All stories don’t have to be a struggle. Some can be short-lived and as intense, others a slow-burn going on and on, in excruciating ways. The audience seeks an experience first and foremost. All experiences don’t have to be life-changing. They can be life-altering in the smallest ways and are often the ones that will have a lasting impact.

III. Discussing “worth”

Within a few lines, Arthur Rimbaud’s Ma Bohème gives us a glimpse into the life – and psyche – of a young wanderer. Seeing through the character’s eyes and Rimbaud’s rhymes, misery is nothing but sheer wonder and fields of stars. It speaks of freedom and adventure.

More than conflict, what leaves scars and mend wounds, is emotion.
The author has narrative tools and levers to maximize his impression and bring out such emotions.  Stories trigger catharsis; some are better at the task than others. Some will need to meet the right reader at the right moment to unfold in full force. The dissonance, the ripples, the ups-and-downs contribute to influencing the readers. Yet, in the end, readers are the ones holding the cards, the commitment to see a story through its end.

Readers and viewers alike look to add value into their lives, let it be entertainment, information, novelty or validation. Initial expectations can be high or nonexistent but the more we dedicate time and effort, the more we – rightly – hope for a good return on investment.
Growth and improvement don’t always take the same form, nor is it linear. From one story to another or even within the same material, we can be impervious, disappointed or reluctant in pursuing.
Regardless of our feelings or the objective worth of a story, it is not about what we gain but what we take from it. Reading, viewing and thinking, should already be rewarding. Doing all of these in a proactive manner is a lifelong process of learning, discovery, and enjoyment.

Maybe a story worth telling is one worth sharing.
There are stories we can quote, stories we theorised hours about, stories we couldn’t bring ourselves to finish. These are the same stories other people hold close to their hearts, despise with all their strength or have been left unread for decades until someone picked them up from a dusty corner.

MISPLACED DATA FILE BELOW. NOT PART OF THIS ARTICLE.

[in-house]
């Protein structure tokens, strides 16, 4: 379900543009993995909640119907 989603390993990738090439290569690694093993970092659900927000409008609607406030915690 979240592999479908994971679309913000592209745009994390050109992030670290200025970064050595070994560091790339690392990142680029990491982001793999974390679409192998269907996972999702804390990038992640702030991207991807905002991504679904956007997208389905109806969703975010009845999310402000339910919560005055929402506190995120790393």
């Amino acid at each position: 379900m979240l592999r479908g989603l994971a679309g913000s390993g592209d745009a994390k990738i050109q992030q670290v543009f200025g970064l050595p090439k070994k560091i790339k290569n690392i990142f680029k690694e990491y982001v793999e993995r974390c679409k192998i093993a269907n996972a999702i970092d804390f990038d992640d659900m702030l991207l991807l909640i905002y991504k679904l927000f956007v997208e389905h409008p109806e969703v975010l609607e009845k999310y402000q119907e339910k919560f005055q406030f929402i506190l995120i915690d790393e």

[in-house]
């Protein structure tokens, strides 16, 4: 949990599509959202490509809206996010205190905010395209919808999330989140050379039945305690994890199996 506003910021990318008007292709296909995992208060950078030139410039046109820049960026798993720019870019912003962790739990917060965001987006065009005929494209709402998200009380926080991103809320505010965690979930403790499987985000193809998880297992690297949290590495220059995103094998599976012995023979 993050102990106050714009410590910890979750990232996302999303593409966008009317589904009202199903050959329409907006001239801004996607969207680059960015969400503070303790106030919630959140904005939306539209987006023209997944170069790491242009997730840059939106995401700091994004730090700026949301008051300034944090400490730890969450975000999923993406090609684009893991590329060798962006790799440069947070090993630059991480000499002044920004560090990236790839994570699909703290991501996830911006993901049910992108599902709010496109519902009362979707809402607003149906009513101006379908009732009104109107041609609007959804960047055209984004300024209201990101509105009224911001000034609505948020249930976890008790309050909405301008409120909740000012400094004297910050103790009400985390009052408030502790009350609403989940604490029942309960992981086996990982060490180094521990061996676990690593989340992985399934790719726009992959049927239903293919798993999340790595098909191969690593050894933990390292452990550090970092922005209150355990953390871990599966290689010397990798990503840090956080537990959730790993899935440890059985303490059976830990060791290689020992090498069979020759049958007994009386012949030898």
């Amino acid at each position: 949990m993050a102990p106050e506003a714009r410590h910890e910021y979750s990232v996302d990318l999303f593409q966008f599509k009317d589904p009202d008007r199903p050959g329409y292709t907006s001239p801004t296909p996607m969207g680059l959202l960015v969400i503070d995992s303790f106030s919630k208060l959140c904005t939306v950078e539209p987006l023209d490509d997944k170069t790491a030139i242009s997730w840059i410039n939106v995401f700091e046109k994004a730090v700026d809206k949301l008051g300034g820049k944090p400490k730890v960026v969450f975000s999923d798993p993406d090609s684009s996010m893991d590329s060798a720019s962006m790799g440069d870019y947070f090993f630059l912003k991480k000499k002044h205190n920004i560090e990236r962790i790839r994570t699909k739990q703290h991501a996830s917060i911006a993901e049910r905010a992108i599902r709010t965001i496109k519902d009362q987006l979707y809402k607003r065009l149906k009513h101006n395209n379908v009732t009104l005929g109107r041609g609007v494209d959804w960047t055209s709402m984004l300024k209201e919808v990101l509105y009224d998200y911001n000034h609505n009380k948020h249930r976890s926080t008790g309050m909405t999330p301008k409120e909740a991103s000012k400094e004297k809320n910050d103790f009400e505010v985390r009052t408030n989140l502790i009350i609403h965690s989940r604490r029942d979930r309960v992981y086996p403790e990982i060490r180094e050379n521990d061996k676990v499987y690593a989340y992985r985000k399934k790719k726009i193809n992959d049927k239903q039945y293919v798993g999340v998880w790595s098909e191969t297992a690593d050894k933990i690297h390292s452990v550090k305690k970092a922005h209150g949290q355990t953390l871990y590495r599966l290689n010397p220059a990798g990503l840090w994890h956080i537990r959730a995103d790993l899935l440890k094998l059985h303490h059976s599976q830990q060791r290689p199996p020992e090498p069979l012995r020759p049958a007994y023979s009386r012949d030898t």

Maybe a story worth telling is one worth remembering.
Stories regarded as “Classics”, carry a universal inner quality in which they echo humanity and overcome borders. Readers and/or viewers unite to integrate them into a common heritage. These are perennial stories crossing media, borders, boundaries and withstanding the test of time. These Chosen Ones become a legacy for future generations to come.

There are stories within stories and so many it would be preposterous to count them all, and as such, to rank them at all.
Unlike when we trade a coin for a piece of chocolate, where Person A would eat the chocolate and Person B might exchange the acquired coin for another good, stories are here to stay.
Once we read, watch, listen, talk about them, they become part of us. It is an organic process, where things merge and there’s no loss.
In time, it only grows and expands: it’s culture. It’s belongingness.

Stories aren’t equal. Voices aren’t either. It all boils down to what matters to us, as a society, free-willed individuals and agents of change.

Herein, perhaps things we whisper to ourselves in the midst of the night are already worthy of a thought.

[1] kishôtenketsu (起承転結): 1) “ki” stands for “kiku” [起句, “introduction] in which the scene is set, 2) “shô” refers to shôku [承句, development], where the story develops from the 1st panel,  3) “ten” for “tenku”[転句, twist] where the climax/something unforeseen occurs and 4) “ketsu” or “kekku” [結句, conclusion] in which we witness the effects of the 3rd panel.

4 comments on “Penniless Thoughts

  1. Fharlotte on

    Really interesting ! I also think we found in those ”imaged” conflicts some teachings on how we could react and manage with our own conflicts.
    Conflicts is not necessary a bad things, quite the opposite. Changes are conflicts, like inevitable battles between past, present and future. And stories are mirrors of our lives and we are in perpetual evolution.
    (By the way you choose my favourite poem from Rimbaud, I see a sign here.)

  2. Kyo on

    Your vision of how a story’s worth cannot be priced is very clever and I never thought of it this way. And since I am also trying to convey my own story through different means, I was happy to read your point of view.

    Keep up the good work !

  3. Tieu Lang on

    Such a refreshing point of view ! Thank you for this well-crafted piece of research. Looking forward reading more of you !